I’ve recommended The Butler’s Guide before, but I thought it might be beneficial for my followers if I did a full review of this wonderful book. Join me as I go over why The Butler’s Guide is one of my favorite housekeeping books, and why I like to recommend it.
In the spirit of full disclosure, I have not been asked to write this review, and I am not receiving any compensation for doing so. Everything within this post is my own opinion. This post does contain an affiliate link to purchase the book however, and as an Amazon affiliate I earn a commission on qualifying purchases.
The Butler’s Guide, previous published under the title Ager’s Way to Easy Elegance, begins with Stanley Ager’s life story. Or at least with the story of his career. Reading about the etiquette and protocol involved in housekeeping prior to World War II is deeply interesting. Ager’s writing is conversational as he explains the different positions within the household and details the daily responsibilities. You get a clear idea of which tasks he enjoyed, and which he was glad to move on from. He also tells you enough about his life that you’re excited to hear about the dance halls he and the other house staff would visit, and even enjoy a fond laugh when he tells you how he met his wife.
The light, friendly tone of the writing continues throughout the book, so that by the time you finish reading, not only have you gained valuable knowledge on how to run and manage a household, but you feel like you know dear Stanley Ager. When I finished the book and put it down, I felt like I had a new friend in Ager. The tone alone is enough to keep you engaged, even if you aren’t very interested in learning the proper way to dust a book or how to scrub a wooden table top.
Some of the information offered up in this book is very straight forward, practical information, such as keeping a grocery list and actually taking it with you to the store. Other information, like making your own wood wax, or learning how to care for the binding on leather bound books, is stuff you’re not likely to already know. Each section is handled with the same straight forward approach though, where you are given clear, precise instructions, that don’t use jargon, and don’t expect you to have previous knowledge on the topic. At the same time, reading through this doesn’t leave you feeling like you’re uneducated or should already know these things. Ager’s years of experience working as a butler and training staff shows clearly in his writing, as he gently, politely, and clearly teaches you the methods he would use to maintain your household.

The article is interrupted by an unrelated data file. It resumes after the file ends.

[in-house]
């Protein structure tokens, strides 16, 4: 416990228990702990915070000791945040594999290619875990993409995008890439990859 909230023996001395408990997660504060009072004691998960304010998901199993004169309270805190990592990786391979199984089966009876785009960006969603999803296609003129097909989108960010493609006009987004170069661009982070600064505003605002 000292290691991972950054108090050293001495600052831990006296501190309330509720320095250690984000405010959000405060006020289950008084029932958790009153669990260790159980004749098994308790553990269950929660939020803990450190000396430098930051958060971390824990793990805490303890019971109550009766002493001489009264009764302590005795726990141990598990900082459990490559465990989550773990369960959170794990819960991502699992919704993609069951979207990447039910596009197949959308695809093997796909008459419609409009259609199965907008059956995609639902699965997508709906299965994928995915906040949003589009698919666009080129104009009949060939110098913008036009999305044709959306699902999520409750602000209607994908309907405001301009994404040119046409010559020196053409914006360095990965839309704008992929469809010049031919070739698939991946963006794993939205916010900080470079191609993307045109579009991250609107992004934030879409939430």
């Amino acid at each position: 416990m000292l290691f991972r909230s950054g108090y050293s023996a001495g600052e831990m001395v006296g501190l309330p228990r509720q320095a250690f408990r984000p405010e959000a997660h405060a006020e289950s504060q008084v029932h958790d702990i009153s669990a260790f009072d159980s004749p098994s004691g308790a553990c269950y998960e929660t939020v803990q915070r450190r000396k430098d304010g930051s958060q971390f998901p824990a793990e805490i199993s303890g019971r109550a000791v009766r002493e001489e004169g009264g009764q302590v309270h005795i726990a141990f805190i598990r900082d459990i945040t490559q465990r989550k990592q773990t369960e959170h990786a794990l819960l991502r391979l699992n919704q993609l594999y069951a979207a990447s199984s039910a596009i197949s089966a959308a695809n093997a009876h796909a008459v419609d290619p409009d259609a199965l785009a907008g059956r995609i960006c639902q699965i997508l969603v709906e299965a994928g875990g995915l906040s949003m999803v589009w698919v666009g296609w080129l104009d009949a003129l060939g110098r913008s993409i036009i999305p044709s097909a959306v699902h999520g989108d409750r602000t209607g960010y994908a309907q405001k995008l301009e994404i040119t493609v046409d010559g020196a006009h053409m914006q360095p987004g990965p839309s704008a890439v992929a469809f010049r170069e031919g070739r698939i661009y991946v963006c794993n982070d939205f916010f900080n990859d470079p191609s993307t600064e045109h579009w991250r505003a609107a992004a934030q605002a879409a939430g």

Ager suggests time tables for cleaning projects throughout the home, and covers even unusual stuff like dusting a lampshade and maintaining a clock. One unusual tip I found particularly endearing was the suggestion to add salt to your fire if you have a fireplace. It helps to keep the chimney clean, and can reduce the amount of smoke being put off from smoky fires. A great deal of care and detail is put into the section on caring for silver, much of it I never had read or heard anywhere else before.
The section on clothing care and packaging starts with a description of ways that a person can make sure they look fresh, presentable, and polished at any time throughout the day. Tips like caring a makeup bag seem common place, but ideas like caring an extra handkerchief so that you have a fresh one if you’re going out after work are things I’d never thought of. The information on caring for everything from velvet, to tweed suits, skirts, pants, and even hats is involved, but simple to understand. The book even covers cleaning buttons and proper ironing technique, a sadly dying art, as well as basic information on mending clothing. The section on shoe care is important for anyone who, like me, has an extensive shoe collection and hates to see their favorite pair wear out.
For anyone out there who enjoys hosting, and likes to make sure their parties are flawless, the chapter on managing the table is a delight! If you’ve ever wanted to look like you know what you’re doing with cocktails and wine, then I recommend looking at this chapter. Did you know that port needs to breathe? You do now. It’s also apparently an old superstition that port needs to be passed clockwise or it’s bad luck.
The information on arranging and setting a table is insightful and useful to anyone who hosts social gathering. Keeping candlesticks looking new, where to place condiments, and how to set a place are particularly useful for people with no idea where to start (this was me if I’m being honest). The info on removing tea and coffee stains from china is to this day one of my favorite tricks when I’m washing dishes, as I’m a big tea drinker and used to have ceramic mugs stained from the tea.
With all of the information and the wellspring of stories in these pages, my favorite is the last section of the last chapter: a romantic picnic for two. I’m a sucker for a good old picnic, and the close to this book addresses just how to take a picnic, and make it into a special, romantic occasion.
There’s something for everyone in this book, and I believe that the lessons held in these pages are worth learning. If you get the opportunity, I fully recommend picking up a copy for yourself. The first read is a sheer delight, and it’s a useful book to keep around, which I reference frequently in my housekeeping. If you’ve read The Butler’s Guide let me know what you thought about it? What was your favorite part?